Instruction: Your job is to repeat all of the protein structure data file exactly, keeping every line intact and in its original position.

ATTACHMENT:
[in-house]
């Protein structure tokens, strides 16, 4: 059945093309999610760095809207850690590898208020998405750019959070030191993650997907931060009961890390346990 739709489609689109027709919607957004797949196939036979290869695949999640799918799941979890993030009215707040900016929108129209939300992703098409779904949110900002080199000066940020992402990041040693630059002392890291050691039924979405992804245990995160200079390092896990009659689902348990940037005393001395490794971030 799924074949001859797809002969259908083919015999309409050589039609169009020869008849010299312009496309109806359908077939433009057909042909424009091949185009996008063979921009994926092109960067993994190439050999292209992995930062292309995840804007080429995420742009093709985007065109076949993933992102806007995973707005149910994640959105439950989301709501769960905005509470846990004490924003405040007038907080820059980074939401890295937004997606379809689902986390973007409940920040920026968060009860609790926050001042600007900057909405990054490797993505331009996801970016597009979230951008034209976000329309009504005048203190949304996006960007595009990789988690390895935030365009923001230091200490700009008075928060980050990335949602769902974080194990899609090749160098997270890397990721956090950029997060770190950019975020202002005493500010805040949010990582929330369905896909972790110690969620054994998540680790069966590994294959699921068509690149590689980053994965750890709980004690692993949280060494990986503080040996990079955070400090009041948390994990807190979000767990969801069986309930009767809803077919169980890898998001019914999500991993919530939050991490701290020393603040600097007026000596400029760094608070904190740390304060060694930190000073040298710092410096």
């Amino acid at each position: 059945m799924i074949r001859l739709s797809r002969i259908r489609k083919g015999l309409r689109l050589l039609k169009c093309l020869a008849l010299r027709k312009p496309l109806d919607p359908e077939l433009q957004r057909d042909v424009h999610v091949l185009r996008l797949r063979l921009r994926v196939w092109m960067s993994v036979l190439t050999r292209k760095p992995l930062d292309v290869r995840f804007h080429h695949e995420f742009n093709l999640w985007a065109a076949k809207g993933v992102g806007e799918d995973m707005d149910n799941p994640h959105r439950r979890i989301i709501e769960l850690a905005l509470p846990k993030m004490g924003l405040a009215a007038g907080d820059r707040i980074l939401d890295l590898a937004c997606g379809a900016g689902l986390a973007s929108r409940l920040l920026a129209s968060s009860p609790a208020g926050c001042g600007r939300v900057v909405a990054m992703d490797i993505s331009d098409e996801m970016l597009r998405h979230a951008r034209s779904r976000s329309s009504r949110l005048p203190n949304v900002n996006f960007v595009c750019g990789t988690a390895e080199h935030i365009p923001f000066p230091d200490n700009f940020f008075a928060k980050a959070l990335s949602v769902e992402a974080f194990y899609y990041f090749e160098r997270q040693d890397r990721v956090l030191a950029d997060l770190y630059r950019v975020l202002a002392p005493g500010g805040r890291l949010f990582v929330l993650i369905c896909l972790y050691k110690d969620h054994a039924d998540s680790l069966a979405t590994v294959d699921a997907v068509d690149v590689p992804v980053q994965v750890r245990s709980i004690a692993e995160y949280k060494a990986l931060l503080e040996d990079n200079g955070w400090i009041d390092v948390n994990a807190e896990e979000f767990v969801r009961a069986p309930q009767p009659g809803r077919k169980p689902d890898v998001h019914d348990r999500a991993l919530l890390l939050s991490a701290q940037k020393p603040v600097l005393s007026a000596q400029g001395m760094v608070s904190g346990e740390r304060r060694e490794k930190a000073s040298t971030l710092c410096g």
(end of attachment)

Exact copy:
[in-house]
């Protein structure tokens, strides 16, 4: 059945093309999610760095809207850690590898208020998405750019959070030191993650997907931060009961890390346990 739709489609689109027709919607957004797949196939036979290869695949999640799918799941979890993030009215707040900016929108129209939300992703098409779904949110900002080199000066940020992402990041040693630059002392890291050691039924979405992804245990995160200079390092896990009659689902348990940037005393001395490794971030 799924074949001859797809002969259908083919015999309409050589039609169009020869008849010299312009496309109806359908077939433009057909042909424009091949185009996008063979921009994926092109960067993994190439050999292209992995930062292309995840804007080429995420742009093709985007065109076949993933992102806007995973707005149910994640959105439950989301709501769960905005509470846990004490924003405040007038907080820059980074939401890295937004997606379809689902986390973007409940920040920026968060009860609790926050001042600007900057909405990054490797993505331009996801970016597009979230951008034209976000329309009504005048203190949304996006960007595009990789988690390895935030365009923001230091200490700009008075928060980050990335949602769902974080194990899609090749160098997270890397990721956090950029997060770190950019975020202002005493500010805040949010990582929330369905896909972790110690969620054994998540680790069966590994294959699921068509690149590689980053994965750890709980004690692993949280060494990986503080040996990079955070400090009041948390994990807190979000767990969801069986309930009767809803077919169980890898998001019914999500991993919530939050991490701290020393603040600097007026000596400029760094608070904190740390304060060694930190000073040298710092410096």
């Amino acid at each position: 059945m799924i074949r001859l739709s797809r002969i259908r489609k083919g015999l309409r689109l050589l039609k169009c093309l020869a008849l010299r027709k312009p496309l109806d919607p359908e077939l433009q957004r057909d042909v424009h999610v091949l185009r996008l797949r063979l921009r994926v196939w092109m960067s993994v036979l190439t050999r292209k760095p992995l930062d292309v290869r995840f804007h080429h695949e995420f742009n093709l999640w985007a065109a076949k809207g993933v992102g806007e799918d995973m707005d149910n799941p994640h959105r439950r979890i989301i709501e769960l850690a905005l509470p846990k993030m004490g924003l405040a009215a007038g907080d820059r707040i980074l939401d890295l590898a937004c997606g379809a900016g689902l986390a973007s929108r409940l920040l920026a129209s968060s009860p609790a208020g926050c001042g600007r939300v900057v909405a990054m992703d490797i993505s331009d098409e996801m970016l597009r998405h979230a951008r034209s779904r976000s329309s009504r949110l005048p203190n949304v900002n996006f960007v595009c750019g990789t988690a390895e080199h935030i365009p923001f000066p230091d200490n700009f940020f008075a928060k980050a959070l990335s949602v769902e992402a974080f194990y899609y990041f090749e160098r997270q040693d890397r990721v956090l030191a950029d997060l770190y630059r950019v975020l202002a002392p005493g500010g805040r890291l949010f990582v929330l993650i369905c896909l972790y050691k110690d969620h054994a039924d998540s680790l069966a979405t590994v294959d699921a997907v068509d690149v590689p992804v980053q994965v750890r245990s709980i004690a692993e995160y949280k060494a990986l931060l503080e040996d990079n200079g955070w400090i009041d390092v948390n994990a807190e896990e979000f767990v969801r009961a069986p309930q009767p009659g809803r077919k169980p689902d890898v998001h019914d348990r999500a991993l919530l890390l939050s991490a701290q940037k020393p603040v600097l005393s007026a000596q400029g001395m760094v608070s904190g346990e740390r304060r060694e490794k930190a000073s040298t971030l710092c410096g």